Spain’s national law enforcement agencies are low on manpower. On October 31, the National Police and Civil Guard were 20,800 officers short: of the 163,491 who should have been in active service, the real figure was 142,691, and that included recruits at training academies, according to Interior Ministry data.
Recruiting is particularly difficult in the Catalan provinces of Girona and Lleida, where separatist sentiment is strongest: only 30% of positions are being filled. And in the Basque Country, the province of Gipuzkoa has the lowest presence of Civil Guard officers on duty.
They are transit zones for officers. They go there for a while, but as soon as they can they go to other locations
Civil Guard union spokesman
These two regions also have their own police forces, which were not included in these figures: the Mossos d’Esquadra in Catalonia, and the Ertzaintza in the Basque Country. The region of Navarre, where Basque separatists also have a presence, has a marked shortage of national law enforcement officers as well. In October 2016, two off-duty Civil Guard officers were attacked by a mob outside a bar in a small Navarrese town, raising concerns about safety for police officers in the region.
National Police and Civil Guard representatives talk about “the singularity” of Catalonia and the Basque Country. The Civil Guard union AUGC underscores that “officers stationed there have trouble integrating into society” and even talks about “hostile regions” that officers avoid altogether.
“They are transit zones for officers. They go there for a while, but as soon as they can they go to other locations,” said a AUGC spokesman.
The shortage was clearly visible during the Catalan separatist challenge, said Ramón Cosío, a spokesman for the majority Unified Police Union (SUP): “All the positions were not filled, and they had to send in 6,000 more officers from other parts of Spain.”
In May of last year, the SPP police union asked Minister Juan Ignacio Zoido for a bonus for police officers stationed in Catalonia to compensate the “social pressure” they faced from separatists.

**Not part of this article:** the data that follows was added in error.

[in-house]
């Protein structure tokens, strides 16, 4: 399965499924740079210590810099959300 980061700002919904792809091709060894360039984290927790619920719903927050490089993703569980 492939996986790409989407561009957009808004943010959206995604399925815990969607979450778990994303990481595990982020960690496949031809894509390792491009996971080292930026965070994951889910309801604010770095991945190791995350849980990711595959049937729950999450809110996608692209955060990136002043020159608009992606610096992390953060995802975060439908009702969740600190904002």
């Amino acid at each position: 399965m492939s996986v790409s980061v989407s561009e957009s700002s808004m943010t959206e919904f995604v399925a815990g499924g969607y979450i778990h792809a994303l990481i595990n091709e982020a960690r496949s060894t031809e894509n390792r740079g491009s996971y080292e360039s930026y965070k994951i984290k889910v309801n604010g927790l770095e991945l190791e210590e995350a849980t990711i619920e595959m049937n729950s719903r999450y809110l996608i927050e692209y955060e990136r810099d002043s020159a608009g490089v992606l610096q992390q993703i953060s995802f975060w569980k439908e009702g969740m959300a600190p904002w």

In Lleida province, there are 136 national police officers serving out of a target staff of 211, representing a 35.5% shortage. The Civil Guard is short 20% in the same province, where there are 417 officers instead of 524.
While Lleida may be the most extreme example, the situation extends nationwide. Overall, the National Police needs some additional 13,000 recruits, while the Civil Guard is looking to hire 7,426 more.
Miguel Ángel Heredia, a deputy for the Socialist Party (PSOE) in Congress, said that under the Mariano Rajoy administration there has been a “brutal” cut in officer numbers at both national law enforcement agencies.
Heredia, who had requested the figures from the Popular Party (PP) government, said they prove that “the PP favors private security to the detriment of public security.”
But police unions and Civil Guard associations feel that the shortage is caused by reduced public job offers during the crisis years. Until 2015, there were fewer than 1,000 openings a year.
“It is necessary to establish a fixed turnover rate that is above political and economic ups and downs. Spain cannot afford to make cuts to security,” said Cosío, of SUP.
“For years we fell well short of covering the positions of retiring officers,” added Javier Montes, vice-president of the Union of Officials (UO).
The Interior Ministry blames the economic crisis for the shortage, and insists that the next round of hiring will make up for it. But the police union Sindicato Profesional de Policía (SPP) is not as optimistic: its spokesman, José Ángel Gutiérrez, said that “it will be at least eight years before we minimally make up for the shortage.”
English version by Susana Urra.